Find out what “Wabi-Sabi” has to do with Spirituality
(The 3-Minute Weekly Insight from Spirituality U.)
No, Wabi-Sabi (pronounced Wah-bee Sah-bee) isn’t that hot mustard you get in Asian restaurants. It’s a concept in Japanese spirituality that can help us bring together creativity and spirituality in a way that can also have an impact on the way we live our day-to-day lives.
In a word, Wabi-Sabi (let’s call it WS for short) finds beauty in imperfection. It emerges out of the practice of Zen Buddhism, and focuses on the counter-intuitive idea of finding loveliness in things we often overlook because of their flaws. In Wabi-Sabi, beauty is imperfect, impermanent, and often incomplete. Put another way, WS expresses the three-part idea that nothing lasts, nothing is finished, and nothing is perfect—and that’s wonderful! The concept may be startling in a culture where our highest ideal is absolute, shining perfection.
Visual examples of Wabi-Sabi, include ceramic cups that are rustic and slightly misshapen (but in an elegant way), and those famous Zen gardens that feature, jagged rocks that seem to float (two or three at a time) in what appears to be a small sea of carefully raked sand.
In verbal expression, a good example might be this wonderful haiku poem by Basho:
Fallen petals rise
Back to the branch
Something that is more noticeable in the poem than in the cup or the garden is the notion that an object or poem expresses Wabi-Sabi if it evokes in the bolder “a sense of serene melancholy and spiritual longing.” When we see flower petals on the ground, how can we keep from hoping against hope that they’ll return to the branch?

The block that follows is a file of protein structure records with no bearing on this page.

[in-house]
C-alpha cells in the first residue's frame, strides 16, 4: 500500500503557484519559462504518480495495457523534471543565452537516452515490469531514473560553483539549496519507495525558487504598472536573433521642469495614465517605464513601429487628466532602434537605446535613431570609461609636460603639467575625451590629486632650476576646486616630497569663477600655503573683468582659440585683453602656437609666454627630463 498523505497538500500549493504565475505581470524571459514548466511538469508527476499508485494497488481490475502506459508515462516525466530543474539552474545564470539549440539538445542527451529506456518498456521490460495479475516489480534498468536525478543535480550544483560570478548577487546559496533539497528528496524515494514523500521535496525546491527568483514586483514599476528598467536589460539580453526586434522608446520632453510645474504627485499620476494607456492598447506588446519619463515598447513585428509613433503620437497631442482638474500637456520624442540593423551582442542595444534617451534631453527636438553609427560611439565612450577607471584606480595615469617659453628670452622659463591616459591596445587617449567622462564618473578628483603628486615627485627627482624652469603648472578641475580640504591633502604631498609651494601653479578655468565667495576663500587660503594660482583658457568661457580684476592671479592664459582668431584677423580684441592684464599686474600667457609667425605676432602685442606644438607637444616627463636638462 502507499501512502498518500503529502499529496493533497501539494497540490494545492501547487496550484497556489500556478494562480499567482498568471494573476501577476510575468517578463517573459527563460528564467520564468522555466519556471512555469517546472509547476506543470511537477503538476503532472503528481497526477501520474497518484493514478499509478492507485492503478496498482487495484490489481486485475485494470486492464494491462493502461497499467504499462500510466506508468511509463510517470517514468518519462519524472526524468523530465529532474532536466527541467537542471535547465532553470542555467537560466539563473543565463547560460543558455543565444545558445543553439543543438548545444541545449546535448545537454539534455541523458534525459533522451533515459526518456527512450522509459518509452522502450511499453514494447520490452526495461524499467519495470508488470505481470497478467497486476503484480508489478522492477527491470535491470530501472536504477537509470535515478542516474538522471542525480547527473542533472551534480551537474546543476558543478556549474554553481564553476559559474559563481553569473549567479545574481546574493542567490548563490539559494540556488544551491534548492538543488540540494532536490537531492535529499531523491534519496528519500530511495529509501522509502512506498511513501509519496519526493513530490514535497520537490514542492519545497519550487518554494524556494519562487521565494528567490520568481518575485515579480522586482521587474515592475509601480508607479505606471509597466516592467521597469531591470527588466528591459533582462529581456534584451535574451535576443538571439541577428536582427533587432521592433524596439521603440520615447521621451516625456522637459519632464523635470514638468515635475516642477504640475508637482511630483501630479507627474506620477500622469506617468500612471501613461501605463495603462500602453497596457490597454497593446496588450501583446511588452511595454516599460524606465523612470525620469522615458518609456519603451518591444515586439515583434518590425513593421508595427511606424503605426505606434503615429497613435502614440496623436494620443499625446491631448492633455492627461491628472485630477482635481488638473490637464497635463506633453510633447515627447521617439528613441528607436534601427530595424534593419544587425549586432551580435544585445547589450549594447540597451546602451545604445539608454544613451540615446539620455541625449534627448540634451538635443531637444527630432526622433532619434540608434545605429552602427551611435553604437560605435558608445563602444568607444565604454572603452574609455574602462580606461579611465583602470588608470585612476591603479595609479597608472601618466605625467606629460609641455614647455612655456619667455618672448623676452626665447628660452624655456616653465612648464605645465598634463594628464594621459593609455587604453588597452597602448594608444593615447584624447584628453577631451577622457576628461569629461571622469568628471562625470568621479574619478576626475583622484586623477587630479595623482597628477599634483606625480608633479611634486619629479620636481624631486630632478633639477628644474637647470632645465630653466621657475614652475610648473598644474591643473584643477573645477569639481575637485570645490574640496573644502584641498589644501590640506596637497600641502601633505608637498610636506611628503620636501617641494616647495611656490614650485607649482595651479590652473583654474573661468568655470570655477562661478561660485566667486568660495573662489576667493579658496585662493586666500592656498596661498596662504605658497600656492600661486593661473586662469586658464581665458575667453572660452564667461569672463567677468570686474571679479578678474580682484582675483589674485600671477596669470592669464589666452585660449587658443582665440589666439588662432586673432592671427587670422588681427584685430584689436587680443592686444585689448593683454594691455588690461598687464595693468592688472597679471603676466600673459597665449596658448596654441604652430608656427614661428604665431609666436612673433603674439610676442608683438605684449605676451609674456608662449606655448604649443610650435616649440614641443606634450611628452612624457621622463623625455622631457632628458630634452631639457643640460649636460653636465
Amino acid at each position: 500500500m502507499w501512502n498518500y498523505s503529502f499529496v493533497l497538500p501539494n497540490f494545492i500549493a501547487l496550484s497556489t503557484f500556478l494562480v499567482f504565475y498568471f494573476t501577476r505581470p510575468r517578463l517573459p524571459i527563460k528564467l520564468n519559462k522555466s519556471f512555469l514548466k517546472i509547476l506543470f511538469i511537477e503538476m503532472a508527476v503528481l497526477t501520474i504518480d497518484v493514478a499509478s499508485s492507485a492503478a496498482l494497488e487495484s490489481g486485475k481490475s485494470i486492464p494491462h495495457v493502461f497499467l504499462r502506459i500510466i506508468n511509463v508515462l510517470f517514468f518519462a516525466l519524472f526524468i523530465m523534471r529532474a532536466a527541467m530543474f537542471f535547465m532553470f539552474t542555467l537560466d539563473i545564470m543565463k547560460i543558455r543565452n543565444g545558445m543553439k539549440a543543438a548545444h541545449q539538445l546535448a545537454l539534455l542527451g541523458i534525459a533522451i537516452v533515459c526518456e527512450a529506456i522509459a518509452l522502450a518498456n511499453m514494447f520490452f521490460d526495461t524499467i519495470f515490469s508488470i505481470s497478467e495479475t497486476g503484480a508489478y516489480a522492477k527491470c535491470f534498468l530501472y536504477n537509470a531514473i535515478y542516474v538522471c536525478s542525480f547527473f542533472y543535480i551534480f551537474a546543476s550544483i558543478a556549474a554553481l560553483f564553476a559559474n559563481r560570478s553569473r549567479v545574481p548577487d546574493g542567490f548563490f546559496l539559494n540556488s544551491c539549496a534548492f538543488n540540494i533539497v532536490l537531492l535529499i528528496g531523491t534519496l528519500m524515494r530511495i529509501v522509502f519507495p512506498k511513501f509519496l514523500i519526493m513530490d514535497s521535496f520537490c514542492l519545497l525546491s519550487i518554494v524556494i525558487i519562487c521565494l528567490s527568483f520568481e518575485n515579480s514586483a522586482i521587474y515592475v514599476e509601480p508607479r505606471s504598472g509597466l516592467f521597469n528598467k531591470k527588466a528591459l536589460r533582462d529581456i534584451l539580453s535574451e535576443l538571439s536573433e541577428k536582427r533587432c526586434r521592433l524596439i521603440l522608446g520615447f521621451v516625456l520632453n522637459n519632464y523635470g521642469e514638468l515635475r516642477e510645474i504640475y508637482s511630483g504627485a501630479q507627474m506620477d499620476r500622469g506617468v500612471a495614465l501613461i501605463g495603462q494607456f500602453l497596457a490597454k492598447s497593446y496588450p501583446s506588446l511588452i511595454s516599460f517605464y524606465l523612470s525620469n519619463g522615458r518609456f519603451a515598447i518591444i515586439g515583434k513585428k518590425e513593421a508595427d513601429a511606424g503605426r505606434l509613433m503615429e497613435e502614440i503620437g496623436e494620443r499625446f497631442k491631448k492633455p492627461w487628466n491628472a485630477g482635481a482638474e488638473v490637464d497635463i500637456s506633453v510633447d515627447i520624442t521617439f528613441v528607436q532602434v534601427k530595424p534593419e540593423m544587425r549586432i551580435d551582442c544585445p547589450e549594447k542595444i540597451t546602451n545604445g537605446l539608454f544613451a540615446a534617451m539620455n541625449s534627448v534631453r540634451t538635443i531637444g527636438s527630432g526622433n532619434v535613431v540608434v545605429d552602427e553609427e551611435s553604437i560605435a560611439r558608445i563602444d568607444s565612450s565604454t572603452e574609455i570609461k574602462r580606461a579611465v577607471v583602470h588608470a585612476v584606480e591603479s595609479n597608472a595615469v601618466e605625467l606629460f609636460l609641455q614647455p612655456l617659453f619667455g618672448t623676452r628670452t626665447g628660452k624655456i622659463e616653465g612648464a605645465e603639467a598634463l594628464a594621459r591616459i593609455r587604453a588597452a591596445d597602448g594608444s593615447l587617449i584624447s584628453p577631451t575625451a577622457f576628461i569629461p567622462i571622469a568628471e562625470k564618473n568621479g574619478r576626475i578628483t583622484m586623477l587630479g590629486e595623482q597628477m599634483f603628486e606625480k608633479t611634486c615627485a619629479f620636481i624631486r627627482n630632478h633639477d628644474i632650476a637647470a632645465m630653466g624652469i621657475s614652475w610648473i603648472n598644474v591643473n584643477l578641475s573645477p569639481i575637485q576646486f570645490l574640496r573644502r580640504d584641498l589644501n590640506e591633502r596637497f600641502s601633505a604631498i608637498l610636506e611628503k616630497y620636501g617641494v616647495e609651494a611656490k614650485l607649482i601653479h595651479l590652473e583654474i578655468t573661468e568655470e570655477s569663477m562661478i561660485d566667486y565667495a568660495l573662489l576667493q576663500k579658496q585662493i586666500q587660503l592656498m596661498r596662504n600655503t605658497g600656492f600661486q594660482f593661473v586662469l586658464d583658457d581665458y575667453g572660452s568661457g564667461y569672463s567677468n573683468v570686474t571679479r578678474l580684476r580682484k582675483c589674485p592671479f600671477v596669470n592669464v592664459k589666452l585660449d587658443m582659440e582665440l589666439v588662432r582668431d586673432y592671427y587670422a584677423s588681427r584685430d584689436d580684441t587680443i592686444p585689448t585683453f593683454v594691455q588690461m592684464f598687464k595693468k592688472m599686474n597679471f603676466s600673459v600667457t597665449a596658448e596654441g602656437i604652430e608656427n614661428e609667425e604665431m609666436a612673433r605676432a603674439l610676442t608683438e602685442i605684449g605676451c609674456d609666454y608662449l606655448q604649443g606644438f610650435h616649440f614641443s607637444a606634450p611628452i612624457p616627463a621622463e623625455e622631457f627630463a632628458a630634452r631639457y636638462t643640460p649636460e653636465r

Wabi-Sabi clearly embraces not only Nature, but the naturalness of the found object…just as it is. Other characteristics of WS include simplicity, roughness, irregularity, austerity, and most of all, modesty. But what does all of this have to do with spirituality, and more particularly, how we live our lives?
Some answers to that question can be found in a small but compelling book called, Wabi-Sabi for Artists, Designers, Poets & Philosophers. In the chapter called “Wabi-Sabi and Spiritual Values, “ author Leonard Koren invites us to consider what he terms the lessons of the universe. Here are a few of his observations: Truth comes from the observation of nature; greatness exists in inconspicuous and overlooked details; beauty can be coaxed out of ugliness.
And here’s some Wabi-Sabi to live by: Give up your obsessions with neatness, consistency, and punctuality. Don’t throw away things that are chipped or marred if they are still useful. On the other hand, give away things that add unnecessary clutter to the space you live or work in. Stop beating up on yourself: the next time you do something wrong, remember that the original Hebrew word for sin is simply an archery term that means “missing the mark.” Don’t add sauces or spices to everything you eat; savor the natural flavors of foods. And finally, focus on the intrinsic value of people and things rather than engaging them for their “status” value.
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